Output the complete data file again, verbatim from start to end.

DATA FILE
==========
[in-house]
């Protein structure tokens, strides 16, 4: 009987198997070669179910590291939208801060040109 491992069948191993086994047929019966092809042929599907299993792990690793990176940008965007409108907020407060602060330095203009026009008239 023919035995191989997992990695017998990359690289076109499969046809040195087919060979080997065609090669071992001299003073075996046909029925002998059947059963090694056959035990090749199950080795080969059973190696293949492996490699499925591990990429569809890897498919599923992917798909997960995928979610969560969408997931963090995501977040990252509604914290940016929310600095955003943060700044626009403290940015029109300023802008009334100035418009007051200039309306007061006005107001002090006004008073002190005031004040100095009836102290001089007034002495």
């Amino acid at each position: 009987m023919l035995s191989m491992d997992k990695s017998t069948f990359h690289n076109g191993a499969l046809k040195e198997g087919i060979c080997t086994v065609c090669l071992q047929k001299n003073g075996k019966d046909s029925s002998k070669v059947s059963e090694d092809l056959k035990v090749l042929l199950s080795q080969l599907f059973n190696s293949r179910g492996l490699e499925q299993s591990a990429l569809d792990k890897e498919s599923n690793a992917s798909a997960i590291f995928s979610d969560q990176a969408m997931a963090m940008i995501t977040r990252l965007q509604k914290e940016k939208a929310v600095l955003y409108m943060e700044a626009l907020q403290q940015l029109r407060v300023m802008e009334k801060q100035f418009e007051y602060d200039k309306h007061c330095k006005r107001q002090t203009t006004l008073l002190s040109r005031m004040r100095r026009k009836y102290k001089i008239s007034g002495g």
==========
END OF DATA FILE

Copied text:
[in-house]
């Protein structure tokens, strides 16, 4: 009987198997070669179910590291939208801060040109 491992069948191993086994047929019966092809042929599907299993792990690793990176940008965007409108907020407060602060330095203009026009008239 023919035995191989997992990695017998990359690289076109499969046809040195087919060979080997065609090669071992001299003073075996046909029925002998059947059963090694056959035990090749199950080795080969059973190696293949492996490699499925591990990429569809890897498919599923992917798909997960995928979610969560969408997931963090995501977040990252509604914290940016929310600095955003943060700044626009403290940015029109300023802008009334100035418009007051200039309306007061006005107001002090006004008073002190005031004040100095009836102290001089007034002495």
């Amino acid at each position: 009987m023919l035995s191989m491992d997992k990695s017998t069948f990359h690289n076109g191993a499969l046809k040195e198997g087919i060979c080997t086994v065609c090669l071992q047929k001299n003073g075996k019966d046909s029925s002998k070669v059947s059963e090694d092809l056959k035990v090749l042929l199950s080795q080969l599907f059973n190696s293949r179910g492996l490699e499925q299993s591990a990429l569809d792990k890897e498919s599923n690793a992917s798909a997960i590291f995928s979610d969560q990176a969408m997931a963090m940008i995501t977040r990252l965007q509604k914290e940016k939208a929310v600095l955003y409108m943060e700044a626009l907020q403290q940015l029109r407060v300023m802008e009334k801060q100035f418009e007051y602060d200039k309306h007061c330095k006005r107001q002090t203009t006004l008073l002190s040109r005031m004040r100095r026009k009836y102290k001089i008239s007034g002495g």